Canaanites, Egyptians and a Divided Kingdom
In 1700 BCE, Egypt is suddenly riven in two. The Delta, populated by a mixture of native Egyptians and second/third-generation Canaanite immigrants is afflicted with a catastrophic famine and plague.
Unable to gain aid from the Kings of Dynasty 13, they rebel and establish their own kingdom. We follow the consequences of this, and how the new state responded to its situation and mixed population.
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Plague pit discovered at Avaris (Source: Gregory Mumford).
The hypothesised bordes of the two kingdoms (Larger Resolution).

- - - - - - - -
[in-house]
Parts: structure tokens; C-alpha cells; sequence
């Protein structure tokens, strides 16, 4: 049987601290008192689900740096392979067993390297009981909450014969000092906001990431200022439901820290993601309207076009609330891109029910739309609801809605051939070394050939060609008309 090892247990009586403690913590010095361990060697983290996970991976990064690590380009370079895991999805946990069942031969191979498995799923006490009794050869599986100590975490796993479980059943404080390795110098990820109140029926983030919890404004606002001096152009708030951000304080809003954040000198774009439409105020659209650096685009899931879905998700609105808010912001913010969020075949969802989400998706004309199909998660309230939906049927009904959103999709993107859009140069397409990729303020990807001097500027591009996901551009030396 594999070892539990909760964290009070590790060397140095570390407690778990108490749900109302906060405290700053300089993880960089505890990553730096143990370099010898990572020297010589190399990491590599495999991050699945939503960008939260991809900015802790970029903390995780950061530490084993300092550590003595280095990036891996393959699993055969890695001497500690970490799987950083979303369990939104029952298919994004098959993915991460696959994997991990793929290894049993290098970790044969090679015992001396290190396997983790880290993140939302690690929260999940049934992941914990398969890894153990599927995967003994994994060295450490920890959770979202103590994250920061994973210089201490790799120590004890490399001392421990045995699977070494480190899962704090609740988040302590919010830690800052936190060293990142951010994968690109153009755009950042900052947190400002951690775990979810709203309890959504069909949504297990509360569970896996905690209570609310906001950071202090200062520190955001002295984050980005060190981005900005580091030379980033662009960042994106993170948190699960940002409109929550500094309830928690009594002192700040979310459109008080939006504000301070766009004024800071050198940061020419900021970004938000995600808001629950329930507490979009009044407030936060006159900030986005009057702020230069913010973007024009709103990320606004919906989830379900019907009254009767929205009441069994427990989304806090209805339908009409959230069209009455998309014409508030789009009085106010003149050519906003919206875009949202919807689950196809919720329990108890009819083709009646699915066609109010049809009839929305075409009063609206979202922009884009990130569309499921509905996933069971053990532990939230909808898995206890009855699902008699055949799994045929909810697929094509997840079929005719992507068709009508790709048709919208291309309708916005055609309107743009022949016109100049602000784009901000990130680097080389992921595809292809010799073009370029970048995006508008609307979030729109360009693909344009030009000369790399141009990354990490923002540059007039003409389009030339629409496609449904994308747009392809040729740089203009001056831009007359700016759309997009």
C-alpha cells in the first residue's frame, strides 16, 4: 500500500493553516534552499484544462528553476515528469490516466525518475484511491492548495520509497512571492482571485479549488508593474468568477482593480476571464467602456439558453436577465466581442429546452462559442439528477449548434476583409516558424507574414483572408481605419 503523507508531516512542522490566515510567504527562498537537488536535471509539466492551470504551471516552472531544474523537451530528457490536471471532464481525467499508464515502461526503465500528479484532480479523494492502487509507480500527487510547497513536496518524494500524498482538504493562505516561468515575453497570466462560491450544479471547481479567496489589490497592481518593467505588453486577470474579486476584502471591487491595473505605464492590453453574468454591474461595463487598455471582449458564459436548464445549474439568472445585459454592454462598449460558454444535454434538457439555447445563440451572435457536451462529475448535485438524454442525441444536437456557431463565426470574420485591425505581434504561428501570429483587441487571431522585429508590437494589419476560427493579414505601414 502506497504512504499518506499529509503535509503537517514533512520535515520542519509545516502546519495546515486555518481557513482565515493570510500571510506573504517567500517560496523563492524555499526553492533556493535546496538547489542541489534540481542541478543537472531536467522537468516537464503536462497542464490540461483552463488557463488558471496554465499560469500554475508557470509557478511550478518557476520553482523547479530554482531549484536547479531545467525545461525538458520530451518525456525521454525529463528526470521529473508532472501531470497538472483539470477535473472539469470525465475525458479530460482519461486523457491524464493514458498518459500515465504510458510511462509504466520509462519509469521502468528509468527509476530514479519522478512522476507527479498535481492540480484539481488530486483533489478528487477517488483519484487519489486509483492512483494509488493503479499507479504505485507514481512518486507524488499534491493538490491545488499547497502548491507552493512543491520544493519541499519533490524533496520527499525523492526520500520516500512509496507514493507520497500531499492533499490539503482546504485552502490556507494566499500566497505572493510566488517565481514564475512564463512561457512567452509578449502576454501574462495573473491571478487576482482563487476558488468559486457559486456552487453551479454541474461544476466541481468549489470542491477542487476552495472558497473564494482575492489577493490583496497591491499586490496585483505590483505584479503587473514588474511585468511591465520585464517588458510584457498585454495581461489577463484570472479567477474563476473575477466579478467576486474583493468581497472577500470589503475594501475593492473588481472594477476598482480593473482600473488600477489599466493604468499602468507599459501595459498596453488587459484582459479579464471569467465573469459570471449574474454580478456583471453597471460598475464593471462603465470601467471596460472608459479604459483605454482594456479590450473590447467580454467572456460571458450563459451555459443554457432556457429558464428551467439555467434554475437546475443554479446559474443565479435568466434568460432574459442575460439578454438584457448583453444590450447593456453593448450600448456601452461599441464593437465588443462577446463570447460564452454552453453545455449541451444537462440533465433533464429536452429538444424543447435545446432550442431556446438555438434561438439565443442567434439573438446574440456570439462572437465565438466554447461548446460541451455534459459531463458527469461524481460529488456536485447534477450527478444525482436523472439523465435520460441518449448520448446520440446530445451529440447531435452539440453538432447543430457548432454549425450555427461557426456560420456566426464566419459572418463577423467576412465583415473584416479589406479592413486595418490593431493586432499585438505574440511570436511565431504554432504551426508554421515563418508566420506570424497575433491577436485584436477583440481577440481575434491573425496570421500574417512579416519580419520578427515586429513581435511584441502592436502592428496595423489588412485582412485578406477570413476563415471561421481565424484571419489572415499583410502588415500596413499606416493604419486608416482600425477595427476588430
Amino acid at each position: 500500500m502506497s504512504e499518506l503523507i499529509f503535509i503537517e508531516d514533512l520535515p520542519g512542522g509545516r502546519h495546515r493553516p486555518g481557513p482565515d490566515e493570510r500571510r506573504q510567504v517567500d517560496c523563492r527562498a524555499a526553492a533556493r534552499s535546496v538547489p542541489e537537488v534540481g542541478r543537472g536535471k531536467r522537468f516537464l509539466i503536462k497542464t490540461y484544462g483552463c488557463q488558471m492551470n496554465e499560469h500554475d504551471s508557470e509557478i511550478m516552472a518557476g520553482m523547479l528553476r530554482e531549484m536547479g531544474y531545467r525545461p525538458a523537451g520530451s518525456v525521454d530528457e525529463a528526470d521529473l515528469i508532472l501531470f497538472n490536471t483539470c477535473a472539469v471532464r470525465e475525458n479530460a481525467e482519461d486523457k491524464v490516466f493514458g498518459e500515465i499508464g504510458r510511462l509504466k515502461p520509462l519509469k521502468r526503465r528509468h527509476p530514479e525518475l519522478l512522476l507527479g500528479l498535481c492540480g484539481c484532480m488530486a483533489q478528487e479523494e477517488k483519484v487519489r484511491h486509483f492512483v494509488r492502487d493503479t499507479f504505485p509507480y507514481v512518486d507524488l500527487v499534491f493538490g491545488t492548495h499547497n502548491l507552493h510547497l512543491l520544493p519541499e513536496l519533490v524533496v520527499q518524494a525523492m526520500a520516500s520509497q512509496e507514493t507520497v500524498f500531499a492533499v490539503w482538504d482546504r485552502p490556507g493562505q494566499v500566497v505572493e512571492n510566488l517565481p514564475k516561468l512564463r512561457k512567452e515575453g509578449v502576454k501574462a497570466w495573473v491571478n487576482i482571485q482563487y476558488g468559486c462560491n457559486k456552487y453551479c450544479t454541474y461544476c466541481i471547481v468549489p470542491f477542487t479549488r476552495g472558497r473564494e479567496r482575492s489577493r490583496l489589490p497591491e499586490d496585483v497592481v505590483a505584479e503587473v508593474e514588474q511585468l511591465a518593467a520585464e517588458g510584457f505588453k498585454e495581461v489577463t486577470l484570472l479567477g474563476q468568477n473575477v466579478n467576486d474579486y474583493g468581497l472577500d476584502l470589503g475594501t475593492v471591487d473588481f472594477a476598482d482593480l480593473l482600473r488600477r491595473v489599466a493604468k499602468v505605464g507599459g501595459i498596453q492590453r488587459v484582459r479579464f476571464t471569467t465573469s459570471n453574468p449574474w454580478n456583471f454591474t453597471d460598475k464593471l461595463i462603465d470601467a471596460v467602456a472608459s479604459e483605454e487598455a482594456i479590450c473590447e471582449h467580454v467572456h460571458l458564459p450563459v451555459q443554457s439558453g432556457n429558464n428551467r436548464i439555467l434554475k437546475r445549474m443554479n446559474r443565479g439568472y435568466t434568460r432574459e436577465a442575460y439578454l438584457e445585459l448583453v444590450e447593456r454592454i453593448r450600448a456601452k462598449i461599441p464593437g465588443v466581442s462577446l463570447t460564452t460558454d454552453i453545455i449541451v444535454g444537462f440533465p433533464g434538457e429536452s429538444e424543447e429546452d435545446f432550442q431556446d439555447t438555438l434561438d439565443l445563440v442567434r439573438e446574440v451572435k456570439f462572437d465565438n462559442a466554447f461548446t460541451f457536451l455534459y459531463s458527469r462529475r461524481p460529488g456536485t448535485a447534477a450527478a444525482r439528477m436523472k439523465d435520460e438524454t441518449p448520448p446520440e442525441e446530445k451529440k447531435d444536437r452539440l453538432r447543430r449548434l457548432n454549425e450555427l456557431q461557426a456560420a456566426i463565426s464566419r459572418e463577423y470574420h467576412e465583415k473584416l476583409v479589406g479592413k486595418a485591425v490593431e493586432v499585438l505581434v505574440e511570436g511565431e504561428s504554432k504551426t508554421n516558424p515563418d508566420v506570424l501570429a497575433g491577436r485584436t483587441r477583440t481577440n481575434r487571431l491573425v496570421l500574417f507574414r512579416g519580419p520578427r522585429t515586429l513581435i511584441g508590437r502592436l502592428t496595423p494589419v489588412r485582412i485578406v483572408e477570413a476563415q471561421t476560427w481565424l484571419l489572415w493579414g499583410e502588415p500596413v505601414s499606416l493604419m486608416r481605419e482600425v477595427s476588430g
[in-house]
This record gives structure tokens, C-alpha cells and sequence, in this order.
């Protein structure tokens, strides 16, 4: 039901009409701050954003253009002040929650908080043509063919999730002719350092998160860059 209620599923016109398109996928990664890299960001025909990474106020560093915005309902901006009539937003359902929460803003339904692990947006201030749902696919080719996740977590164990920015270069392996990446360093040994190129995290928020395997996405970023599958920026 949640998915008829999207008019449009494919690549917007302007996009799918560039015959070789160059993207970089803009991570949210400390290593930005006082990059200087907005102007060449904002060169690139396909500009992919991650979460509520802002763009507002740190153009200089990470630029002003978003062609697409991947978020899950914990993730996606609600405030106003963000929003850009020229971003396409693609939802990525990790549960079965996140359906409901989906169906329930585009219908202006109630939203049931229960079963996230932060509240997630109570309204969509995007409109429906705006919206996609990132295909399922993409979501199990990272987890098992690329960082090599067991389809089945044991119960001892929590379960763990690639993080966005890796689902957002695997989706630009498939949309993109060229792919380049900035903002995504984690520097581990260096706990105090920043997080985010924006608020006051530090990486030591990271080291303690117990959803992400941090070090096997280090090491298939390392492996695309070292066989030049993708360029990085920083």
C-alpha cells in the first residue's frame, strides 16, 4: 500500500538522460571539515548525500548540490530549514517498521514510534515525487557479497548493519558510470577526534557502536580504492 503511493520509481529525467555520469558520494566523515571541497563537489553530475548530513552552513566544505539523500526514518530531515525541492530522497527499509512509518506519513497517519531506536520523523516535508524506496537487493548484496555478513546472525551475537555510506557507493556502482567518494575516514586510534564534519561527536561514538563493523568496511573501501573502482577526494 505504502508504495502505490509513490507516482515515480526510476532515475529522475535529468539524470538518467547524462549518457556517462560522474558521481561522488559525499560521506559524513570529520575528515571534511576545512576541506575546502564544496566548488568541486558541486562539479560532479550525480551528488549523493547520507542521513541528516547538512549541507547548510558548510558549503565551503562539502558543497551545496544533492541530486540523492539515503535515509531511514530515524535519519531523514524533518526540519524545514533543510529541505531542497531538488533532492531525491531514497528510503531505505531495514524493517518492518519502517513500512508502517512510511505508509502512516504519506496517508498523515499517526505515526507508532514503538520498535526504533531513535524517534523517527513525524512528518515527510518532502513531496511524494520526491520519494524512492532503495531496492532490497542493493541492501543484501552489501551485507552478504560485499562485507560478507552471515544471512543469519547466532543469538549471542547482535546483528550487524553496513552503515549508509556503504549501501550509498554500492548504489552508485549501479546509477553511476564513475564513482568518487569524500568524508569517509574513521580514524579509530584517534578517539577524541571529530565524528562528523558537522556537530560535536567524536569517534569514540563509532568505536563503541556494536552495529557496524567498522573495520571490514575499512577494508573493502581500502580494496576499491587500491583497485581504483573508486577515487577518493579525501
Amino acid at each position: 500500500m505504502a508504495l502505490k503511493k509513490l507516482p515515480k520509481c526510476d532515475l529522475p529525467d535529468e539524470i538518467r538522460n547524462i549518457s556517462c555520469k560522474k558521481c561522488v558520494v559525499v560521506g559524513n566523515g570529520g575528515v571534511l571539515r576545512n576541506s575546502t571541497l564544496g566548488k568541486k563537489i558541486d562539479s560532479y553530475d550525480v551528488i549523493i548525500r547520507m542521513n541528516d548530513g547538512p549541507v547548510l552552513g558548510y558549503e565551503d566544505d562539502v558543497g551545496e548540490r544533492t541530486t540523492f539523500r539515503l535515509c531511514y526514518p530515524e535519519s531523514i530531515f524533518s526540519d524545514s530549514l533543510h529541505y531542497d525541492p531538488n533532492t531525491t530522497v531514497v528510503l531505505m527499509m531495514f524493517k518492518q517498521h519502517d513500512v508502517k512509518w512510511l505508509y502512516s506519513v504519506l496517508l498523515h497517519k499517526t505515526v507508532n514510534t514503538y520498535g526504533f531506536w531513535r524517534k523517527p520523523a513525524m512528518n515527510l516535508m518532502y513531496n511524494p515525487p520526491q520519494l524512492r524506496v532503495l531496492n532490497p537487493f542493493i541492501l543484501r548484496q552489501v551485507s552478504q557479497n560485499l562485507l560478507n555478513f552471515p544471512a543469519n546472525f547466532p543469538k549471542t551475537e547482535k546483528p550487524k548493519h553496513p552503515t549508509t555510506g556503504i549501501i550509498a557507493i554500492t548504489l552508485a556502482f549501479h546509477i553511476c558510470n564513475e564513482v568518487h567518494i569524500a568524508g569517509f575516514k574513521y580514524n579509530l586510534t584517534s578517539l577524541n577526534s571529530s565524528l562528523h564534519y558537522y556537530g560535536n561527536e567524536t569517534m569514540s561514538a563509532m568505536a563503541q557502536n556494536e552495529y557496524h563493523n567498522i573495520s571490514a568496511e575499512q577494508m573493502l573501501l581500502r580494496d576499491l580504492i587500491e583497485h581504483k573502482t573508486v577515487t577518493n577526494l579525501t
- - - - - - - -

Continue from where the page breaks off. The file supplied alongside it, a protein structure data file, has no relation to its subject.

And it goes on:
The digitally reconstructed palace of Avaris, capital of the Delta kingdom c.1700-1550 BCE (Source: Gregory Mumford).
The wonderful funerary statue of 13th Dynasty king Aw-ib-Re Hor, otherwise anonymous (Source: Global Egyptian Museum).
Manfred Bietak, “Egypt and Canaan During the Middle Bronze Age,” Bulletin of the American School of Oriental Research, 1991.
Janine Bourriau, “The Second Intermediate Period” in The Oxford History of Ancient Egypt, 2004.
Irene Forstner-Muller, “Tombs and Burial Customs…” in The Second Intermediate Period: Current Research, Future Prospects, 2010.
Nicolas Grimal, A History of Ancient Egypt, 1994.
Aidan Dodson & Dyan Hilton, The Complete Royal Families of Ancient Egypt, 2010.
Wolfram Grajetzki, The Middle Kingdom of Ancient Egypt, 2006.
Gregory D. Mumford, “Dynasties 13-17: The Second Intermediate Period,” Lecture Series.